MASON, Ohio (WXIX) – Students in the local cold class are now becoming national headlines for the work they have done.
The Mason High School program focuses on using criminal psychology, forensic science and research to help find new traces of unresolved cases.
Students in the classroom work with their teacher, Randy Hubbard, to develop theories, rummage through evidence, and talk to the victims’ families.
“Students learn to talk to people with a kind heart, a warm understanding, and they can also ask them questions without upsetting them,” Hubbard said.
This year, classmates focused on 13 cases. Some are local, while others are based outside the state. The list also includes the murder of Columbus’ mother Alice Jackson.
“We were able to apply for an FOIA and we were able to get her autopsy report, so they looked at the autopsy report and came up with theories about what they thought happened at the scene,” Hubbard said.
Their work on Jackson’s case is now highlighted in a national article in People magazine.
“The kids were extremely excited, but they were also happy that maybe Alice’s story would get out and then the fact that it would open the door to the other stories we’re working on,” Hubbard said.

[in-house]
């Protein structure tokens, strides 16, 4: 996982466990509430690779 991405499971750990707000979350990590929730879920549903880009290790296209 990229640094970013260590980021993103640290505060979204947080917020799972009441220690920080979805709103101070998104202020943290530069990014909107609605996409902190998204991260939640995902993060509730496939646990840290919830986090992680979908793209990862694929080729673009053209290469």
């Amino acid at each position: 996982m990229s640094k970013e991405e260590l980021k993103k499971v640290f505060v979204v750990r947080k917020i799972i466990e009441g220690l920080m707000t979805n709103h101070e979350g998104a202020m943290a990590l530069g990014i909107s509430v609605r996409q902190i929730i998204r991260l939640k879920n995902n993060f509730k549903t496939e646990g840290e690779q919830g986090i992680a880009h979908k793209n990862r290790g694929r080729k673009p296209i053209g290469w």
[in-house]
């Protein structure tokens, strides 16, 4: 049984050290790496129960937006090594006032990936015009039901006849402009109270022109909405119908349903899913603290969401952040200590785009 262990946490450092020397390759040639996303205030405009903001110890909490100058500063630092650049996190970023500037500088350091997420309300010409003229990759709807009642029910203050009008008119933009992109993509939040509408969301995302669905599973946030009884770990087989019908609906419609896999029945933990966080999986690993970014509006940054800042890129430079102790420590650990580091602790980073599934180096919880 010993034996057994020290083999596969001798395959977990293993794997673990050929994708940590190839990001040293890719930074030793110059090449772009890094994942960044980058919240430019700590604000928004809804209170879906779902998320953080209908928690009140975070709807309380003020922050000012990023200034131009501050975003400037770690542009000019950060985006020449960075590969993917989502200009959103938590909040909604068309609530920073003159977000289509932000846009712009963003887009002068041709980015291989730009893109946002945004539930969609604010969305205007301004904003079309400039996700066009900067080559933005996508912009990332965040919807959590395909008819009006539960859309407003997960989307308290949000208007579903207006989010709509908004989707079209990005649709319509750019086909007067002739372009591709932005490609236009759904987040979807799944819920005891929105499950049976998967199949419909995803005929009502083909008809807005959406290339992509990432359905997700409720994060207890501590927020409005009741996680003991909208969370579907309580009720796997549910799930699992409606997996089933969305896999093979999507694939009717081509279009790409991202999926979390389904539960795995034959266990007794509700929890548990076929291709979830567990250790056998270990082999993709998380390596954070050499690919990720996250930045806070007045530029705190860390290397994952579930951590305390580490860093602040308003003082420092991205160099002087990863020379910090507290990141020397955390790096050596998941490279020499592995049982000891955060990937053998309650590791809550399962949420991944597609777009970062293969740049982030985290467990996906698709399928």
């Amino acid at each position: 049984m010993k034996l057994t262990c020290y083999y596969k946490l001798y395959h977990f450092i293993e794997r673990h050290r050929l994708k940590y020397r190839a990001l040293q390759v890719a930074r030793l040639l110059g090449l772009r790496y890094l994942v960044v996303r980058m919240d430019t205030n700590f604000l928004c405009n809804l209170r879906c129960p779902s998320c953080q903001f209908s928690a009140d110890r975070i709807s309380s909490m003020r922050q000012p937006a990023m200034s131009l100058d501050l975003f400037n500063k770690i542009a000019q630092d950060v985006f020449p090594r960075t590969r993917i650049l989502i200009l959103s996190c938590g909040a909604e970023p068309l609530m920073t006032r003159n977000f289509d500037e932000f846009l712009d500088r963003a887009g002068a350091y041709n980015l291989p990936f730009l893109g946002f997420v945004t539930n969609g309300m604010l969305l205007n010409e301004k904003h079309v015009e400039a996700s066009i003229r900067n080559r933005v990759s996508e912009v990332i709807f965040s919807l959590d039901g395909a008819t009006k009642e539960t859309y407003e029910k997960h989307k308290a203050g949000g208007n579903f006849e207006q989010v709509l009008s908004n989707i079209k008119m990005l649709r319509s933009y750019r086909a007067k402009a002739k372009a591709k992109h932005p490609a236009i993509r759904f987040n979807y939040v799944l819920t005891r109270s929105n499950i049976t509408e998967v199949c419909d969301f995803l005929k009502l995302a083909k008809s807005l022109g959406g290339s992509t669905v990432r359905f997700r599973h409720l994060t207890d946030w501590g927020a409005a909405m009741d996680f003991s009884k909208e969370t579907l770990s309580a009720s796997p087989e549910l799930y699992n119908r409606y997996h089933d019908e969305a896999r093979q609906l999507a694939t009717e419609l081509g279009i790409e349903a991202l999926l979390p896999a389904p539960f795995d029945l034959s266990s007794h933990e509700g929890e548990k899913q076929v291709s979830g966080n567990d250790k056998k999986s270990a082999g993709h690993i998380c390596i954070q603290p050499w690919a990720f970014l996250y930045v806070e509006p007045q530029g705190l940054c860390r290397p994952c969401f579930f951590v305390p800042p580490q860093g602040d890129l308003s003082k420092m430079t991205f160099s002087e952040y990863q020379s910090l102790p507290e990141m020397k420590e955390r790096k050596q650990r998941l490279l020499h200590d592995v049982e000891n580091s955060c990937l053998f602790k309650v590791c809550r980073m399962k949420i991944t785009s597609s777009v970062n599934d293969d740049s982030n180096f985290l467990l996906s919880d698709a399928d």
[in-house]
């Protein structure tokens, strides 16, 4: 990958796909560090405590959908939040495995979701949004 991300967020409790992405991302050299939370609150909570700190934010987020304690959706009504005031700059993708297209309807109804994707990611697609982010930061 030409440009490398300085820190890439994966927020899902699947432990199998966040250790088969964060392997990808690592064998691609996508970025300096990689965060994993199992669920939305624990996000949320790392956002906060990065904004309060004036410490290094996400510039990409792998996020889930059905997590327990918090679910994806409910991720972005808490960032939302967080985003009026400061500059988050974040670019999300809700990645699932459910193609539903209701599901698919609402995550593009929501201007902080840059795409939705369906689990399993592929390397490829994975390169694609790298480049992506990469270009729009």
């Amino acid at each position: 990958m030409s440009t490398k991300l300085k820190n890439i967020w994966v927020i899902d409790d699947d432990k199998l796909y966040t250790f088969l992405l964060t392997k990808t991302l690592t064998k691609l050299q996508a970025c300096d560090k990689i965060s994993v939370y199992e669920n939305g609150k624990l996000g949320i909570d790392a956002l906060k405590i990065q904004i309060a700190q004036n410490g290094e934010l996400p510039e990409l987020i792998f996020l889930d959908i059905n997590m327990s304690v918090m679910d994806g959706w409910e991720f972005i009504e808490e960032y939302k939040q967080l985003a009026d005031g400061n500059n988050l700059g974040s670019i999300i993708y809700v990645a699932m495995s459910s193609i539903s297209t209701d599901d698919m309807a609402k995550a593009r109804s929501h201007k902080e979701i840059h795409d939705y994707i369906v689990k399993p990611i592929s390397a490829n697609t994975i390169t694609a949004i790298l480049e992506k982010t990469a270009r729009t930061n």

Through social media, a website and a podcast, the class continues to raise awareness about Jackson and all the people at the heart of their current case.
“Maybe people will give us a chance and see that our children are working really hard and that maybe they can find things that haven’t been found in the past,” Hubbard said.
The program is growing every year, from 15 to 20 children to more than 40 now, according to Hubbard.
Hubbard said many students plan to pursue careers in the field and hopes that class experience will help them do so.
“It’s nice to see that students find their passion and will continue to do so, and hopefully they will use it to help other people in the future,” Hubbard said.
Students will present their work on Jackson’s case and on all of their current cases at the April 28 presentation. It will be held at 6pm at Mason High School and is open to the public.
Hubbard said students will talk about what they have learned about each investigation and each victim, professionally and with respect.
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